TIHAA Day Trip to Wendish Heritage Museum - May 22, 2017

by Mary Brown

There is nothing like a rainy day trip to separate the tourist from the travelers. I'm glad to say all 17 on board the Bayland express were travelers.

Our bus driver Beth soon had us on our way plotting the best route to avoid the heavy traffic. I was calling bingo when just outside of Hempstead Beth said she was stopping at McDonalds. I guess all the rain had gotten to her. She barely had the bus in park before she was off in a flash. Everyone else soon departed and I was left with the running bus and everyone's belonging. Beth returned shortly and I did what all the others did, went in and bought food and drink. It was not like we had not had breakfast and we were not going to eat in a couple of hours. I believe our motto should be "Never pass up an opportunity to eat." With all aboard we were off again.

In just about an hour we were pulling on to the parking lot of the St. Paul Lutheran Church of Serbin, Texas (for all those that might want to go in the future on their own it is just outside of Giddings, Texas). We were greeted in the church by Jack Wiederhold. With that last name I assumed Jack might be of German descent. As it turns out I was right; however, he was married to a lady of Wendish lineage. Jack was a most knowledgeable docent, having grown up in the community and being an acting member of St. Paul Lutheran Church. Jack told how Wends had been persecuted in Germany. The ruler at that time said only Catholics and Protestants could worship openly. He denied the Lutherans this right. So many of the Wends went to Australia; however, that was a long and expensive voyage. There were about 35 that ventured to Texas and wrote home how wonderful it was. These letters encouraged a congregation of 588 lead by Rev. Johann Kilian from Dauban, Saxony to sail on the "Ben Nevis" to Texas in 1854. This was not an easy journey. Along the way they had a bout with cholera on the sea and yellow fever when they arrived in Galveston. Due to these illnesses only 500 survived the escape. After going to Austin to purchase the land in Serbin for the settlers 95 acres were set aside for church purposes. This is the property that we visit today. They started with humble beginnings. A dog trot log cabin served as home for the pastor, school, and church. However, these were industrious people. When their cotton crops during the Civil War should have produced no income they prospered by taking the crops to Mexico and shipping them to Europe and getting top dollar.

The Wends could not seem to escape the Germans because after the Civil War they also settled in the area and convinced the Wends the frame church should be converted in to a Christian Day School and a new church should be built. They started the church in 1867; however, it was not completed until 1871 due to differences between the Wends and the Germans. The Germans decided to build their own church and named it St Peter. They eventually reunited and completed the church you see today and named it St. Paul. The church cost $5,000 to build the price is so low because of all the donated labor. The beautiful 1904 pipe organ with its original hand-pump blower was made in Texas and still sounds marvelous as it was played by Jack. This was the first Lutheran Church of the Missouri Synod in Texas. There are services at this church every Sunday and they support the day school from K-8th grade.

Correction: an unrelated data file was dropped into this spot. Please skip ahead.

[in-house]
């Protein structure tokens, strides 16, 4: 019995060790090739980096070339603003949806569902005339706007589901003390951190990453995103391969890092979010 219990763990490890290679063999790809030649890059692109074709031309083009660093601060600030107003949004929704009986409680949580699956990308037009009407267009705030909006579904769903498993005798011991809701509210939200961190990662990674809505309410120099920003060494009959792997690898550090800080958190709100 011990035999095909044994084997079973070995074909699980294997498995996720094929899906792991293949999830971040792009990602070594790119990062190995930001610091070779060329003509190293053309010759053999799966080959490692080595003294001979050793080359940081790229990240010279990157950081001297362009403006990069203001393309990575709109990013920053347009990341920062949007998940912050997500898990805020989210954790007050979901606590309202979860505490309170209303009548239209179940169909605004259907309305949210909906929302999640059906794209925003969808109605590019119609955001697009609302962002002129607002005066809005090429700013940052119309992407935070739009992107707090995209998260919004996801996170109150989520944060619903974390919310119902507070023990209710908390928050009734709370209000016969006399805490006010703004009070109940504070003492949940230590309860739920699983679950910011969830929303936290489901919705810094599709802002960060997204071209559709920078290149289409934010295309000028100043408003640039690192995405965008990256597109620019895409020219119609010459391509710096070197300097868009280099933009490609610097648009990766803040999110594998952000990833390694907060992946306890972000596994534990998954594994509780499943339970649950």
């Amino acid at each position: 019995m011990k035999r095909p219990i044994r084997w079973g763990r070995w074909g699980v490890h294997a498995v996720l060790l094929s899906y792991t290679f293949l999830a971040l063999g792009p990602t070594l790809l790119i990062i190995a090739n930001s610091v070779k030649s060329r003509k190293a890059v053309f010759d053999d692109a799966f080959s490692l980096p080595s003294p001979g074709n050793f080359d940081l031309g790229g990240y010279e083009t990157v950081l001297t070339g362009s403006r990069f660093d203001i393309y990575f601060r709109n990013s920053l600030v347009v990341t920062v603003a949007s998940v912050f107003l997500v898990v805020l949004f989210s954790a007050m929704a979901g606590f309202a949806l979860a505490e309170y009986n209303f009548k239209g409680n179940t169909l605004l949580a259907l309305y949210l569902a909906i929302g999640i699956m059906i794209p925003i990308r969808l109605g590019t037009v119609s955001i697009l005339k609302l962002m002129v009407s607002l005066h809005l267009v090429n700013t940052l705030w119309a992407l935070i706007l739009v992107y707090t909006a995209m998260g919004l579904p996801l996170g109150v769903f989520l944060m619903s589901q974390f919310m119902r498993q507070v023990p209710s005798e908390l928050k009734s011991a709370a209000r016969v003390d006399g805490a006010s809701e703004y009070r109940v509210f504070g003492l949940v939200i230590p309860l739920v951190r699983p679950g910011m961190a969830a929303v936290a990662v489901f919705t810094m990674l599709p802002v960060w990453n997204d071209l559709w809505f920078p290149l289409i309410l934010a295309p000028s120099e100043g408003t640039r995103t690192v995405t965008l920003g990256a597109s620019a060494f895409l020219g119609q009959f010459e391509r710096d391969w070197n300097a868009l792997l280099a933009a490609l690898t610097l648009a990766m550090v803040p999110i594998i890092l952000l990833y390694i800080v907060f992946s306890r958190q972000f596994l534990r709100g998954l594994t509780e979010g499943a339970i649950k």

After the tour of the church Joyce made us welcome in their dining hall where the ladies of the church had made us a delicious lunch consisting of homemade noodles, sauerkraut, pickled beets, sausage, homemade bread and a delicious coffee cake. Joyce explained that the noodles we were eating were a labor of love from the ladies at the church to help support The Wendish Heritage Museum. They make the noodles every Monday. They use 72 dozen eggs and 200 pounds of flour. I believe everyone on the bus bought a bag of noodles. She said if we liked the sausage we would need to go to Weimer to Kasper's Meat Market and ask for the Wendish sausage. Joyce invited everyone to go back for seconds and when no one could eat another bite we went to the Heritage Museum. There you saw the artifacts from the travels from Germany to Texas along with the one from the early days in Texas. And of course there was a gift store. Our docent Jack turned out to be a most talented man as we found the beautiful wood carved item in the store to be his creations. If you plan to come on your own bring cash or a checkbook because no debit or credit cards are accepted.

If you plan a trip to see the Wendish Sunday, September 24, 2017 would be the day. They will be having their Wendish Heritage Festival. Joyce said there will be no arts and crafts or jewelry booths, only the art of weaving, old time games for the children and good homemade food. She also said if you have a group you could call ahead and she would save you some meal tickets because they do sell out.

Attendees: Thomas and Jeanette Johnson, Gwen Dickey, Della DuHart, Jean Houston, Tom and Cindy Croissant, Mary Brown and her friends: Sylvia Cruz, Patti Fletcher, Connie Fletcher-Powell, Paula Montieth, Brenda Moss and her friends: Bill and Marilyn Ragan and their out-of-town guest.

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